Since 1984 we have opened our borders to the global market. It is something many have accepted and become accustomed to, yet is still disputed as either the harbinger of capital and posterity, or the degradation of utility for the average New Zealander. Whichever you believe, the neo-liberal momentum is coming back for a second round – the TPPA.
As Chris Trotter pointed out, successive governments have have been clamoring for a Free Trade Agreement (FTA) with the U.S for nearly 20 years, and now the time has come to sell our wares.
Before I explain why it’s a terrible idea, there needs to be an outline of the perceived benefits.
First up, the $5 billion dollar influx to NZ’s economy from the lowering of tariffs and trade. Secondly, it will be an agreement spanning 40% of the worlds GDP and NZ cannot afford, literally and politically, to stand aside. Lastly, it is a momentous liberalization of trade, and we have traditionally been a trading nation dependent on exports and so we’ll see greater value and demand for our products.
Negotiator and Minister of Trade Tim Groser has backtracked on this $5 billion statement. In fact, $5 billion is not that much – as of the March 2015 quarter, exports were $65 billion of GDP, and household spending $135 billion. The sum thrown around pales in comparison to our general exports already, and Groser’s figure is in dispute. So why are we sacrificing so much for only a small increase in export revenue? Forget imports – our borders have been wide open for years. The TPPA will make little difference to that margin.
Other than figures, the most lauded benefit has been dairy. The colossal failure of negotiations in Hawaii happened because we are being locked out of traditional protectionist sectors (especially in Japan, America and Canada) and there will be little benefit for us. Andrew Hoggart, Chairman of Federated Farmers, has reiterated these same lines. The U.S Department of Agriculture only estimated a 0.01% increase in GDP growth even if all the trade barriers and tariffs are removed and our dairy exports are welcomed.
We must also consider the recent dive in the price of milk solids, leading to an official cash rate cut to 3% (if you have a floating rate for a mortgage, fix the rate now – it ain’t getting better) and the banks clamoring for payments from small farmers who have invested in dairy. The fact our entire currency is cut because of the collapse in one sector clearly shows our dependence. John Key downplays the issue, claiming that it’s no big deal, that dairy is only 5% of our GDP. Yes that’s true, but it’s 25-30% of exports.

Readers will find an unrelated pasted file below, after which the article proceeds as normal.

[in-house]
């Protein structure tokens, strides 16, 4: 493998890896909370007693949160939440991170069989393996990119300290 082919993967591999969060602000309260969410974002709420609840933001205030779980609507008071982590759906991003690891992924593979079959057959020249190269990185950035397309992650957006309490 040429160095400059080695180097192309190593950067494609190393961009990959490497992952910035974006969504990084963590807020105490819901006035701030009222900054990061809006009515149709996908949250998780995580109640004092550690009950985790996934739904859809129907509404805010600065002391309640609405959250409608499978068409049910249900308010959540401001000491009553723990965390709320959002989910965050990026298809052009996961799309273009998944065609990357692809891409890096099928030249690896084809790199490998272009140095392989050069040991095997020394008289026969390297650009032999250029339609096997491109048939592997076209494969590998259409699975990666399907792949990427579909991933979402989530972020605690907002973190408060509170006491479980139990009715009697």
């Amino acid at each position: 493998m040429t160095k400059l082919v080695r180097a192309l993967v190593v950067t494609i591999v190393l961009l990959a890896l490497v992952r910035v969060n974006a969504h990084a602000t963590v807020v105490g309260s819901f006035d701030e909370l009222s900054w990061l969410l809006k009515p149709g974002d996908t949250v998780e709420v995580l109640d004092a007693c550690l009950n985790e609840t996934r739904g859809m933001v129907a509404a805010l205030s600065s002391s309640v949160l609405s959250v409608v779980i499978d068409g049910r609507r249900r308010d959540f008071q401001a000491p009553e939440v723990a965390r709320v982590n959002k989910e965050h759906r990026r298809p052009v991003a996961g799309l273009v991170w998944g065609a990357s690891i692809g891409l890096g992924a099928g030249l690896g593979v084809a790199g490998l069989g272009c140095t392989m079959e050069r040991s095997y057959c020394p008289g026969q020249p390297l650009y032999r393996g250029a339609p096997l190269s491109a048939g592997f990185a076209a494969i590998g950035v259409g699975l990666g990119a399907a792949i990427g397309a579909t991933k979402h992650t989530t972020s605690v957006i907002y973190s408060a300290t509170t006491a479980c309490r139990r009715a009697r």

With a boom, there is a glut. Key’s government has given incentives at every turn for dairy farms. A $400 million irrigation subsidy, and huge swaths of land conversion to dairy. It has been harping on about doubling primary exports – unsustainable exports which the global market no longer wants. To make matters worse, we don’t even value our exports according to their worth. Fonterra is the second largest dairy conglomerate in the world, but has one of the lowest value produce. We have focused entirely on the rapid production of raw exports, and nothing else.
So why the articulation of our dairy problems? Because dairy is either our saving grace, or coup de grace. We entered these negotiations with the intention of becoming “the Saudi Arabia” of milk. This is not going to happen, and a description of how our reliance on dairy as our sole bargaining chip is volatile was needed.
What about the other 70% of exports?
I can’t imagine less subsidized and promoted sectors will fare any better. Logging, possibly. But we have that covered with China’s FTA. We don’t need another market. Everything else is relatively small or exploiting natural resources, such as mining and natural gas. These face public opposition and are not reliable as avfactor for continued growth.